ὕβριν, τότ’ ἢ τόθ’ †ὅταν† τὸ κύριον μόληι
†νεαρὰ φάος† κότον
δαίμονά †τε τὸν† ἄμαχον ἀπόλεμον, ἀνίερον
θράσος, μέλαιναν μελάθροισιν Ἄταν,
εἰδομέναν τοκεῦσιν.

An old hubris loves to engender a young hubris among the ills of mortals, right then when the appointed day has come, [?] as a κότος, a daimon, a boldness not to be battled, not to be warred against, unholy, a dark Atē, in the likeness of her parents. [42]

42. Translation and text after Fraenkel.

I don't get it, how should νεαρὰ be understood in this version of the passage?
Rather than get bogged down in text critical issues, I decided to just work with whatever text I found available.

Sounds like a sensible approach, though I think I'll have look yet at what West has to say. Lots of crosses here, looks like a classicist's graveyard... ;)
The rendering of ἐν κακοῖς βροτῶν as “among evil men” in one of the translations prompted some exploration of datives followed by βροτῶν in Attic Tragedy. I didn’t find much justification for skewing the semantics here but it’s a microscopic quibble so I will not dwell on it.

“Among evil men” sounds strange to me too, but it's just a gut feeling.
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Re: a long chorus Agamemnon 681-809

Postby C. S. Bartholomew » Sun Jan 13, 2013 9:58 pm

The dance ends at 781, what follows is the introduction of Agamemnon. The first few lines are very simple.

782
ἄγε, δή, βασιλεῦ, Τροίας πτολίπορθ',
Ἀτρέως γένεθλον,
πῶς σε προσείπω; πῶς σε σεβίξω
786
μήθ' ὑπεράρας μήθ' ὑποκάμψας
καιρὸν χάριτος;

Hail, King, sacker of Troy, son of Atreus! [785] How shall I address you? How shall I honor you, not overshooting or falling short ... ?

I can remember sometime in the 90s overhearing an old Swiss scholar address a WWII Luftwaffe veteran using a formula very much like this, πῶς σε προσείπω; πῶς σε σεβίξω.The tone was extremely ironic. The two men had encountered each other periodically in a public park on Puget Sound where they both took their daily walks. The verbal formula was highly "marked" and stuck in my mind, it sounded vaguely like something from Shakespeare. At that time I had never seen it in Greek Texts.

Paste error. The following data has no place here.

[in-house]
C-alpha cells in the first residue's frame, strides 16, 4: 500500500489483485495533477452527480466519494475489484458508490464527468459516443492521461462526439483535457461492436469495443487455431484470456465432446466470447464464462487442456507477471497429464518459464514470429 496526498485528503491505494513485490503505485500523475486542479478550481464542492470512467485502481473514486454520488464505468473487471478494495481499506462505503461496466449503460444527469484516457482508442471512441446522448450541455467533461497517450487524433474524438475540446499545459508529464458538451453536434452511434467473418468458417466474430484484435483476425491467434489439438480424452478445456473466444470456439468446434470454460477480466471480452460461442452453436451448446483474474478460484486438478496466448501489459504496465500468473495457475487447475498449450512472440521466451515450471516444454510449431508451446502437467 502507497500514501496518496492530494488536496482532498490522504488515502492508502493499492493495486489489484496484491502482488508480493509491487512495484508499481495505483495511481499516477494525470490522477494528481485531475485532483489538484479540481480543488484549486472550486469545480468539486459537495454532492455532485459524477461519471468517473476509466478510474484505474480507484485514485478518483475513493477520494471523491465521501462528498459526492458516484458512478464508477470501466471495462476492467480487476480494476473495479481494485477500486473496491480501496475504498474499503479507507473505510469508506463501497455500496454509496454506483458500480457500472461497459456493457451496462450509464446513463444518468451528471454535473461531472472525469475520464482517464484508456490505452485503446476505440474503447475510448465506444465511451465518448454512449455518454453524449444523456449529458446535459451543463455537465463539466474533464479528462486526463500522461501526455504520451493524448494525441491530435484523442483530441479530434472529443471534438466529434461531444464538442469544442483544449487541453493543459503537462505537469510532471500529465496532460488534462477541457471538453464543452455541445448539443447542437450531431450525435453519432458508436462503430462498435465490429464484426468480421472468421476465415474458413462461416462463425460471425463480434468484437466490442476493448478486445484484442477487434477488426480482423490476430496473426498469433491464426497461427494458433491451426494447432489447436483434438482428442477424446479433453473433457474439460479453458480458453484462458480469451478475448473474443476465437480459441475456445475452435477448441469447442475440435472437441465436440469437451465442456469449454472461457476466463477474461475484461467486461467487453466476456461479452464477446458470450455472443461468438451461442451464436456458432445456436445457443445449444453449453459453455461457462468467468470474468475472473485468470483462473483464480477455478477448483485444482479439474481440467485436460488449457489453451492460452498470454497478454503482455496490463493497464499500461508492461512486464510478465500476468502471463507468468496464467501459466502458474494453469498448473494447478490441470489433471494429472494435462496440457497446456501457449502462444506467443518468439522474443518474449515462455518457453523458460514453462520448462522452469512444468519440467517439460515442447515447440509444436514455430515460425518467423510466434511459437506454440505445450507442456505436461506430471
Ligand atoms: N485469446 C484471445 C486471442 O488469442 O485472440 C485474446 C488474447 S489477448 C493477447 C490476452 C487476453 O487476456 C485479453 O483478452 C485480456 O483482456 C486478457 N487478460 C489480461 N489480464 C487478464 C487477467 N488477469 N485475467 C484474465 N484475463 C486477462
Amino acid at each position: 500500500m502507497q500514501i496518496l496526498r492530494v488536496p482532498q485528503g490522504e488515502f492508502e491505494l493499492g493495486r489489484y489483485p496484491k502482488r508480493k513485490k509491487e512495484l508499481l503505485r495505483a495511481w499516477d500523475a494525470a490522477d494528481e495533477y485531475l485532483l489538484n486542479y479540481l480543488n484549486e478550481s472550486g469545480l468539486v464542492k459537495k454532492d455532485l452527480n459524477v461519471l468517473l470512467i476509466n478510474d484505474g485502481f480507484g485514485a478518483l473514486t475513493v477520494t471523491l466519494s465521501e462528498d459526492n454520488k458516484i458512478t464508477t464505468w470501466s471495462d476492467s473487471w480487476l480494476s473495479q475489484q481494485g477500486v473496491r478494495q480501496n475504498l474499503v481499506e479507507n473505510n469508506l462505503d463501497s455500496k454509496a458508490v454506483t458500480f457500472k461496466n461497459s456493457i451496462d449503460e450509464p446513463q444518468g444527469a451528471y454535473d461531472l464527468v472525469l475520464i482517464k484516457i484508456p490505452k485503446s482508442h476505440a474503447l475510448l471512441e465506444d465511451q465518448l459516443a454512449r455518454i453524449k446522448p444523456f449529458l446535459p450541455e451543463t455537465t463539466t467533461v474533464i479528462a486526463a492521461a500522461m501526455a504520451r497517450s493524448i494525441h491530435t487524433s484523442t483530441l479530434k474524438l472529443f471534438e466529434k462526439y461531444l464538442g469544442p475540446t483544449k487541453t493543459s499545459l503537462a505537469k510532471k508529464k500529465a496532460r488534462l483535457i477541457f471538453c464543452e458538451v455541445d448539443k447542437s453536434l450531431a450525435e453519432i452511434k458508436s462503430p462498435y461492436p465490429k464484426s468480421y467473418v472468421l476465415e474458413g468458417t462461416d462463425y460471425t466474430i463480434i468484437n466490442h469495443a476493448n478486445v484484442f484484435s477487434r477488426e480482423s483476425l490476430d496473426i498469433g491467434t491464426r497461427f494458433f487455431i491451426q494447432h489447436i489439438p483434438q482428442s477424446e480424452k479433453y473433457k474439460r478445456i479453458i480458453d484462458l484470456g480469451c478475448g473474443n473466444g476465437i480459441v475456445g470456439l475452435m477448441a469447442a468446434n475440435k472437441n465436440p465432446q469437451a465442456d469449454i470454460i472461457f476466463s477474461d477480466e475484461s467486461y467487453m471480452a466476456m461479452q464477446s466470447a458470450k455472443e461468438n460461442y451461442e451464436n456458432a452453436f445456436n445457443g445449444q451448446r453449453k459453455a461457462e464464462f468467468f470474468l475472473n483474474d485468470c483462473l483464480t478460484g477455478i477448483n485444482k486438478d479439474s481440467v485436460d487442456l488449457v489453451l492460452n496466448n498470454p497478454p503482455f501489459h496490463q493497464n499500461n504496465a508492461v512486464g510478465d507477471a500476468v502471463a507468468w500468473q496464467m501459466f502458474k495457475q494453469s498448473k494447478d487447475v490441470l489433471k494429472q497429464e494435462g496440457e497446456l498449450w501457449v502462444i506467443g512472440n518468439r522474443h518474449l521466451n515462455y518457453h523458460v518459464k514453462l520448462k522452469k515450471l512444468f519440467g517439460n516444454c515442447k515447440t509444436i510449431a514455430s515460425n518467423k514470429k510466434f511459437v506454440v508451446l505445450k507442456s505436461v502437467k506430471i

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Re: a long chorus Agamemnon 681-809

Postby C. S. Bartholomew » Mon Jan 14, 2013 5:55 pm

Aeschylus Agamemnon 788-789

πολλοὶ δὲ βροτῶν τὸ δοκεῖν εἶναι
προτίουσι δίκην παραβάντες.

The idiom τὸ δοκεῖν εἶναι here only in Attic Tragedy[1] is well attested outside Attic Tragedy. It appears to mean something roughly like “that which seems to be.” LSJ’s treatment of προτίουσι “prefer in honour, prefer, τι A.Ag.789” didn’t help me much. I guess in this co-text it would mean “many mortals prefer to give honor based on mere appearances ... ” tentatively understanding προτίουσι to mean “give honor in preference to” τι.

[1]
Euripides Orestes
Line 236

{Ορ.} μάλιστα· δόξαν γὰρ τόδ' ὑγιείας ἔχει·
κρεῖσσον δὲ τὸ δοκεῖν, κἂν ἀληθείας ἀπῆι.
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Re: a long chorus Agamemnon 681-809

Postby C. S. Bartholomew » Wed Jan 16, 2013 9:49 pm

Just dropping in with a progress report. I found 797-809 to be generally very difficult. Since Paul has all the relevant secondary literature at his disposal, I didn't see much point in trying to reinvent the wheel. Have moved on the Agamemnon's speech in 810-854.
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Re: a long chorus Agamemnon 681-809

Postby Paul Derouda » Wed Jan 16, 2013 11:08 pm

C. S. Bartholomew wrote:Aeschylus Agamemnon 788-789

πολλοὶ δὲ βροτῶν τὸ δοκεῖν εἶναι
προτίουσι δίκην παραβάντες.

The idiom τὸ δοκεῖν εἶναι here only in Attic Tragedy[1] is well attested outside Attic Tragedy. It appears to mean something roughly like “that which seems to be.” LSJ’s treatment of προτίουσι “prefer in honour, prefer, τι A.Ag.789” didn’t help me much. I guess in this co-text it would mean “many mortals prefer to give honor based on mere appearances ... ” tentatively understanding προτίουσι to mean “give honor in preference to” τι.

[1]
Euripides Orestes
Line 236

{Ορ.} μάλιστα· δόξαν γὰρ τόδ' ὑγιείας ἔχει·
κρεῖσσον δὲ τὸ δοκεῖν, κἂν ἀληθείας ἀπῆι.


I agree on both τὸ δοκεῖν εἶναι and προτίουσι. προτίουσι is πρό 'before, in front of' + τίω 'honor'; compare προβέβουλα in Iliad 1.113 (Agamemnon speaking):

καὶ γάρ ῥα Κλυταιμνήστρης προβέβουλα 'I prefer [her] to Clytaemestra'.

Since you're moving on, I'll try to reach 854 before weekend. It seems were the only ones left...

As for secondary literature, they don't have all the answers (not for my humble questions at least) and they're often way over my head. Anyway, you're right we are not likely to find new solutions to the textual problems just like that, so maybe we'd better concentrate on easier stuff.